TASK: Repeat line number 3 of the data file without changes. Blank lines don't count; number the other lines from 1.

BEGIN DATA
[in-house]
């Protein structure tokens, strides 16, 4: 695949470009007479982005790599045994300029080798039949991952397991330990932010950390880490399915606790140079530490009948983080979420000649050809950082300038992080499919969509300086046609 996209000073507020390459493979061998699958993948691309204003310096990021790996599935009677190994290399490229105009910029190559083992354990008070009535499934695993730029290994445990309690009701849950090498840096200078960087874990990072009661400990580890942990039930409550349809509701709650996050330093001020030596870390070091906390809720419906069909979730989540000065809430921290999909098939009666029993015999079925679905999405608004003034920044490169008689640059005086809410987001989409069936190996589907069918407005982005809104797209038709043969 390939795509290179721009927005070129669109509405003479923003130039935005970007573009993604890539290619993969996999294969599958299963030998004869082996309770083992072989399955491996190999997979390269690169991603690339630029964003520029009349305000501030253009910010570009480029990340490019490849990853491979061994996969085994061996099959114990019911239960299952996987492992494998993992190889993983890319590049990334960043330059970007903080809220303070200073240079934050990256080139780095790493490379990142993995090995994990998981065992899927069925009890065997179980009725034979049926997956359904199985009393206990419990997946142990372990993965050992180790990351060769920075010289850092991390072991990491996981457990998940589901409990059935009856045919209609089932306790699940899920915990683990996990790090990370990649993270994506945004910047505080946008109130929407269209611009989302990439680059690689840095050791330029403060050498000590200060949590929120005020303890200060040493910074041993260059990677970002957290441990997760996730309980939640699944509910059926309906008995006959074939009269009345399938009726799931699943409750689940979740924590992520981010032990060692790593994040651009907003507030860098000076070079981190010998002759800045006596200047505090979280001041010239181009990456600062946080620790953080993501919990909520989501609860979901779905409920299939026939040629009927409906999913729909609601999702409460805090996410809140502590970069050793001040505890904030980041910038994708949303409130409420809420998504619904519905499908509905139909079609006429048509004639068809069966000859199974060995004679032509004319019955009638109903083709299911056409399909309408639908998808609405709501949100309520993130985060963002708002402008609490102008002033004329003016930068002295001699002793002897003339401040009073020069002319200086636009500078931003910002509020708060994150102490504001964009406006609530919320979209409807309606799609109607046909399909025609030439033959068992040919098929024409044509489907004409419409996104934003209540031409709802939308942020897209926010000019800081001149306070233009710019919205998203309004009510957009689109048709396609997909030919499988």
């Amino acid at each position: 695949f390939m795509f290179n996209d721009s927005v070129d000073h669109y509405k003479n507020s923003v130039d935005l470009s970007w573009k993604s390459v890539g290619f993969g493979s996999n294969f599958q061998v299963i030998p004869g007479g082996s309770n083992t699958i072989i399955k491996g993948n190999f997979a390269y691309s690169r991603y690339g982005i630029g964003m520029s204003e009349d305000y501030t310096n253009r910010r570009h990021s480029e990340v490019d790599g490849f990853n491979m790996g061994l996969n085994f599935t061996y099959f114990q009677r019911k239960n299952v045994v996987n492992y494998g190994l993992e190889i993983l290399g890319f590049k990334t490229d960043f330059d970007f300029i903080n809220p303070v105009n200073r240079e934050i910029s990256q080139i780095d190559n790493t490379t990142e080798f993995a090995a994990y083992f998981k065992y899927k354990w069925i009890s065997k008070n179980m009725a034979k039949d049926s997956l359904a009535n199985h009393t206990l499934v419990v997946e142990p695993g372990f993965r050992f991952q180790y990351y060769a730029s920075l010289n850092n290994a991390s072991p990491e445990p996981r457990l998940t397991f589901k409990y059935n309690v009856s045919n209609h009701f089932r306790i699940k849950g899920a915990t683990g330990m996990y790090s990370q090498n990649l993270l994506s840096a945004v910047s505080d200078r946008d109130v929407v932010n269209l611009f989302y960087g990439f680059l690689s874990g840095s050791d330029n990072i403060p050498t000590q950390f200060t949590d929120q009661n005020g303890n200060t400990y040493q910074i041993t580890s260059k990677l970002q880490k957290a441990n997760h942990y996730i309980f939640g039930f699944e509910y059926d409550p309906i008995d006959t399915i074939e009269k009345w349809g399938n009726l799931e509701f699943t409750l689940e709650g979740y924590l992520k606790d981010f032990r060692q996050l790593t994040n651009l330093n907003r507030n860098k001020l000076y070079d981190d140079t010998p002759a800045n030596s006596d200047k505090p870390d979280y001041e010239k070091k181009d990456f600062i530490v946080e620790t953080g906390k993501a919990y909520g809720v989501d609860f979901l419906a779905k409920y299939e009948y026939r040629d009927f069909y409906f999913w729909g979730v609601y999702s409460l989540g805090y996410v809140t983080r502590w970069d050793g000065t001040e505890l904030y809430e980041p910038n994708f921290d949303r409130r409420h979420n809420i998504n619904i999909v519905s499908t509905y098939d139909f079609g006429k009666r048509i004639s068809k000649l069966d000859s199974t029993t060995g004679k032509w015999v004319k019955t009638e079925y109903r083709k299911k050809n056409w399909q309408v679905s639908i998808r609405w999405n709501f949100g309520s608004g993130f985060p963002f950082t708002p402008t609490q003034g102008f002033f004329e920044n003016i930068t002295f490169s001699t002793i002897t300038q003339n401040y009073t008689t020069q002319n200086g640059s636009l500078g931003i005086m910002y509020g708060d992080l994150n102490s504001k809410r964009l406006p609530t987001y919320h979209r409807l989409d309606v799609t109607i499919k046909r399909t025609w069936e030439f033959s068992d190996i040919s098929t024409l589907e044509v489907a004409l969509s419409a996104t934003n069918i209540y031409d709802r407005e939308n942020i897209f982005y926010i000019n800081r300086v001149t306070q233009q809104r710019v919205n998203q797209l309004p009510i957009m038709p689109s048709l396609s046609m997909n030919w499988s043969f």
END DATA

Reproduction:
């Amino acid at each position: 695949f390939m795509f290179n996209d721009s927005v070129d000073h669109y509405k003479n507020s923003v130039d935005l470009s970007w573009k993604s390459v890539g290619f993969g493979s996999n294969f599958q061998v299963i030998p004869g007479g082996s309770n083992t699958i072989i399955k491996g993948n190999f997979a390269y691309s690169r991603y690339g982005i630029g964003m520029s204003e009349d305000y501030t310096n253009r910010r570009h990021s480029e990340v490019d790599g490849f990853n491979m790996g061994l996969n085994f599935t061996y099959f114990q009677r019911k239960n299952v045994v996987n492992y494998g190994l993992e190889i993983l290399g890319f590049k990334t490229d960043f330059d970007f300029i903080n809220p303070v105009n200073r240079e934050i910029s990256q080139i780095d190559n790493t490379t990142e080798f993995a090995a994990y083992f998981k065992y899927k354990w069925i009890s065997k008070n179980m009725a034979k039949d049926s997956l359904a009535n199985h009393t206990l499934v419990v997946e142990p695993g372990f993965r050992f991952q180790y990351y060769a730029s920075l010289n850092n290994a991390s072991p990491e445990p996981r457990l998940t397991f589901k409990y059935n309690v009856s045919n209609h009701f089932r306790i699940k849950g899920a915990t683990g330990m996990y790090s990370q090498n990649l993270l994506s840096a945004v910047s505080d200078r946008d109130v929407v932010n269209l611009f989302y960087g990439f680059l690689s874990g840095s050791d330029n990072i403060p050498t000590q950390f200060t949590d929120q009661n005020g303890n200060t400990y040493q910074i041993t580890s260059k990677l970002q880490k957290a441990n997760h942990y996730i309980f939640g039930f699944e509910y059926d409550p309906i008995d006959t399915i074939e009269k009345w349809g399938n009726l799931e509701f699943t409750l689940e709650g979740y924590l992520k606790d981010f032990r060692q996050l790593t994040n651009l330093n907003r507030n860098k001020l000076y070079d981190d140079t010998p002759a800045n030596s006596d200047k505090p870390d979280y001041e010239k070091k181009d990456f600062i530490v946080e620790t953080g906390k993501a919990y909520g809720v989501d609860f979901l419906a779905k409920y299939e009948y026939r040629d009927f069909y409906f999913w729909g979730v609601y999702s409460l989540g805090y996410v809140t983080r502590w970069d050793g000065t001040e505890l904030y809430e980041p910038n994708f921290d949303r409130r409420h979420n809420i998504n619904i999909v519905s499908t509905y098939d139909f079609g006429k009666r048509i004639s068809k000649l069966d000859s199974t029993t060995g004679k032509w015999v004319k019955t009638e079925y109903r083709k299911k050809n056409w399909q309408v679905s639908i998808r609405w999405n709501f949100g309520s608004g993130f985060p963002f950082t708002p402008t609490q003034g102008f002033f004329e920044n003016i930068t002295f490169s001699t002793i002897t300038q003339n401040y009073t008689t020069q002319n200086g640059s636009l500078g931003i005086m910002y509020g708060d992080l994150n102490s504001k809410r964009l406006p609530t987001y919320h979209r409807l989409d309606v799609t109607i499919k046909r399909t025609w069936e030439f033959s068992d190996i040919s098929t024409l589907e044509v489907a004409l969509s419409a996104t934003n069918i209540y031409d709802r407005e939308n942020i897209f982005y926010i000019n800081r300086v001149t306070q233009q809104r710019v919205n998203q797209l309004p009510i957009m038709p689109s048709l396609s046609m997909n030919w499988s043969f």